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A man named Shirley: Cuthbertson loved people, period

WOODLEAF — Forty years later, people still remember the moment. It seemed to fit Shirley Cuthbertson so well.

The men in Woodleaf had organized an afternoon softball game to celebrate the U.S. Bicentennial. Taking in the game was 8-year-old Stephen Bullock, who played for the Woodleaf Mets.

The Mets were a youth baseball team that often found itself playing heated rivalry games against the Woodleaf Braves, coached by Cuthbertson. After the men chose their teams for the Bicentennial game, Cuthbertson jogged barehanded out to left field.

A friend offered him a ball glove, but Cuthbertson laughed and waved it off. The game got under way, and it wasn’t long before an opposing hitter lofted a fly ball toward left field. Spectators held their collective breath as Cuthbertson moved under it.

Just as the sphere arrived, Cuthbertson took off his cap and neatly caught the ball in its webbing. The crowd went wild.

“I thought it was the greatest thing I’d ever seen,” Bullock says today. “The fact that I remember that moment 40 years later may tell you a little bit about what a special man he was.”

Shirley Cuthbertson was pretty remarkable. Go to places such as Woodleaf, Cooleemee, Advance, Mocksville and Salisbury, says Donnie, one of his many children, and “somebody knew my daddy.”

“He was a well-blessed man.”

Daughter Shirley Parks says it this way: “He was a man who loved people, period. Of all colors. And he was all about family. This is what he taught me and instilled in me — how to treat people.

“He walked what he talked.”

Shirley Cuthbertson died Dec. 6 at age 75 after battling heart disease, COPD and diabetes for many years. Everywhere he went, people called him “Pops,” whether they were related to him or not.

His given name of “Shirley” was, of course, unusual for a man. Sherry says he confessed that it frustrated him early on, and he tired of the people who would tease him. But Shirley learned to embrace it.

“That’s my name, that’s who I am,” he would say.

Cuthbertson had two of his five heart attacks in Cedar Grove AME Zion Church, where he was the preacher’s steward for 45 years and a member of the choir for 57 years.

His favorite song, Sherry says, was “At the Closing of the Day … Jesus and Me.” He and Virginia, his wife of 56 years, used to clean the church together, and apparently no one in the congregation did it better.

Shirley and Virginia raised 10 children, eight of whom are still living. They also had 26 grandchildren, 23 great-grandchildren and three great-great grandchildren, besides all the nieces, nephews, cousins and friends who called him “Pops.”

His kids look back, and they don’t quite know how he provided for the family.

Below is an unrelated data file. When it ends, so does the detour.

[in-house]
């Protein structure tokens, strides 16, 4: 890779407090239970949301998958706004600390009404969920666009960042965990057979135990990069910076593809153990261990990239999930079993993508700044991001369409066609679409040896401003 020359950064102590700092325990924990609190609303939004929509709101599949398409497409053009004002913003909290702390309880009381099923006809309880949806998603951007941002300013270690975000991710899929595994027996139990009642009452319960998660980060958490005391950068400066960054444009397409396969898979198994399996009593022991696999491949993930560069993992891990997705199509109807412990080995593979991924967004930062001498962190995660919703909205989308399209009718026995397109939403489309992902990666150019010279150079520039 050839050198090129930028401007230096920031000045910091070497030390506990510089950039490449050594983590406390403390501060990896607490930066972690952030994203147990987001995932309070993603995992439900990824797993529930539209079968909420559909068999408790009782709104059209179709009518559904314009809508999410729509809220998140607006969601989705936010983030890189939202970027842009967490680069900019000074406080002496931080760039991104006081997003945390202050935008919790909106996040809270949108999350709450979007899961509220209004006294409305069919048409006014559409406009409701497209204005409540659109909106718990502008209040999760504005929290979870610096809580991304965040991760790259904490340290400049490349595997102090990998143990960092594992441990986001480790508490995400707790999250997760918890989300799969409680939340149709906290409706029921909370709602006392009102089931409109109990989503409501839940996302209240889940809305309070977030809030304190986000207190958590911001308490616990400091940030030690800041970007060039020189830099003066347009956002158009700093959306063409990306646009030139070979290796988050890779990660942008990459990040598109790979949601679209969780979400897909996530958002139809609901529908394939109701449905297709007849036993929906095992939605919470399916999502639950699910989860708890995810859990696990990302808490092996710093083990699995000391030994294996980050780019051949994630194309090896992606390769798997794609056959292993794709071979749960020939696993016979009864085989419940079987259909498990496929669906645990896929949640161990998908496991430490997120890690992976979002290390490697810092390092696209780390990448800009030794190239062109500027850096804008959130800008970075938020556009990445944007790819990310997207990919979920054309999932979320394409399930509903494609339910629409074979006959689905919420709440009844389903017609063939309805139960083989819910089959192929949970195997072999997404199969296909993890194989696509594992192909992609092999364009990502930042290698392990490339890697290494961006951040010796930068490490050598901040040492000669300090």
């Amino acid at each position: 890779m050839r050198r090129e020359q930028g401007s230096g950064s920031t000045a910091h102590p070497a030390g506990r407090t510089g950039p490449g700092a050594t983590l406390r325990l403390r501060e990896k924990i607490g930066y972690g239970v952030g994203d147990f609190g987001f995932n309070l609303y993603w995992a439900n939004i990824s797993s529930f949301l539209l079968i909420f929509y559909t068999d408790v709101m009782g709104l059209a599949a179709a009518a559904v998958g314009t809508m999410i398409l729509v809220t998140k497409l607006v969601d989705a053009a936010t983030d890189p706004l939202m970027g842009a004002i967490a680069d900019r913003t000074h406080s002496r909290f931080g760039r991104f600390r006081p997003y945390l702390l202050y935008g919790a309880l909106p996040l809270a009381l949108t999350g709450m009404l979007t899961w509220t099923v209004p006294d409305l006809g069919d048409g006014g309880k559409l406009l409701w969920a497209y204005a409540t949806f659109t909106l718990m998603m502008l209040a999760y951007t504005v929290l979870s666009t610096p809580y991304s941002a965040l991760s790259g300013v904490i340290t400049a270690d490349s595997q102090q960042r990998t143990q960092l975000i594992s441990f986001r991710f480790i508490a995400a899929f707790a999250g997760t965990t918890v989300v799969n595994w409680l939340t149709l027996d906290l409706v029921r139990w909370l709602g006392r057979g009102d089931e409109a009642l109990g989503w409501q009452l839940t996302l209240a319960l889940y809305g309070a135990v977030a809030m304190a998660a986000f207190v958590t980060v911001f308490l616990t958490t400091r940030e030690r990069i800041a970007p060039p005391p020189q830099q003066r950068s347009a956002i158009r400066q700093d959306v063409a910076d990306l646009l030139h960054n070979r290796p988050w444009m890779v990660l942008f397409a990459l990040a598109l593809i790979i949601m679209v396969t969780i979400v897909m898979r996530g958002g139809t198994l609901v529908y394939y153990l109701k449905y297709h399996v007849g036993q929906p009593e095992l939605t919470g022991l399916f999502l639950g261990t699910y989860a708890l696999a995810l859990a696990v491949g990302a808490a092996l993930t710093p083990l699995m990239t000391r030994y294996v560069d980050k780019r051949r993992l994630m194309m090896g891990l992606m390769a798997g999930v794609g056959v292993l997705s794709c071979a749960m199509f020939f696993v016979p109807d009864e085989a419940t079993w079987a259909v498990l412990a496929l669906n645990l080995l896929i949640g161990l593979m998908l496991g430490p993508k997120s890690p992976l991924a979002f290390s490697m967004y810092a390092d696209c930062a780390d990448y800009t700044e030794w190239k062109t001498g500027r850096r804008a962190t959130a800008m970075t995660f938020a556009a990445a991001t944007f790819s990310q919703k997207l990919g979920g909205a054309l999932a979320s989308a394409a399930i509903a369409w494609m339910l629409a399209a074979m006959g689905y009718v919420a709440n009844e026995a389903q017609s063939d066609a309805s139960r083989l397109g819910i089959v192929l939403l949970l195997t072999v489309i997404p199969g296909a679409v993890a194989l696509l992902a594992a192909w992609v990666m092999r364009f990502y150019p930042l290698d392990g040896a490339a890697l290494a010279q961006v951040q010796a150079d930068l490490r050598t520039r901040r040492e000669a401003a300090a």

Early on, Shirley worked for White Packing Co. in Salisbury, and though he made only $1.50 an hour, the company kicked in food such as hot dogs, livermush and sausage so no one went hungry.

Donnie Cuthbertson says his dad drove an 18-wheeler on the side for extra money. He would pick up a load of cows in the mountains and bring them back to the packing plant.

He also hauled scrap metal to Statesville. Later, Shirley worked several years at the Freightliner plant in Cleveland. He drove a BFI dump truck after that, until his poor health finally grounded him.

Donny describes his late father as a “go-getter,” though all of his doctors told him to slow down.

“I have to keep moving,” he told them. “I ain’t used to sitting still for so long.”

Shirley Cuthbertson was a pretty big fellow — 6-2, 200 pounds. So many of the Woodleaf kids from decades ago knew him as coach of the Braves.

Shirley loved all sports, but for many years, coaching baseball was his passion. He taught a lot of boys about fielding, hitting and winning.

Donny says he was extra tough on his own sons, but he told all of his players to “leave the attitude at home.” “Come out here,” Shirley said to them, “and we’re going to win.”

“All he had to do,” Donnie says, “was give me a look, and I knew I had to straighten up. There was a lot of tough love. I appreciated it. It made me who I am today.”

Bullock, vice president of sales and marketing for Power Curbers today, says Shirley Cuthbertson was one of the more memorable people from his childhood. Bob Wetmore coached Bullock and his brothers on the Woodleaf Mets, but they had a lot of respect for Cuthbertson and the rival Braves.

“Mr. Cuthbertson was loved by all for his energy, outgoing personality and love of kids,” Bullock says.

Shirley Cuthbertson attended as many of his children and grandchildren’s athletic events as possible. One of his grandsons, K.P. Parks, starred on state championship football teams at West Rowan High School and went on to be a four-year running back at the University of Virginia.

It was a special treat for Shirley to be able to travel to Charlottesville, Va., for one of K.P.’s games.

“You would have thought he was a kid in a candy store,” Sherry says.

Shirley Cuthbertson talked regularly with K.P., who became discouraged this past year when his chance to play professional football in Europe fell through. He was thinking about giving up football for good.

“Dad told him not to give up his dream, to take care of his family and some door will open,” Sherry says.

Their last conversation occurred two weeks before Shirley died. Within three days, K.P. received a call from a team in Germany, and he is scheduled to leave for Cologne in March.

K.P. told his mother something inside of him woke up after that last talk with his grandfather. Shirley’s children understand.

“That man taught me more than about baseball,” Donnie says.

Contact Mark Wineka at 704-797-4263, or mark.wineka@salisburypost.com.

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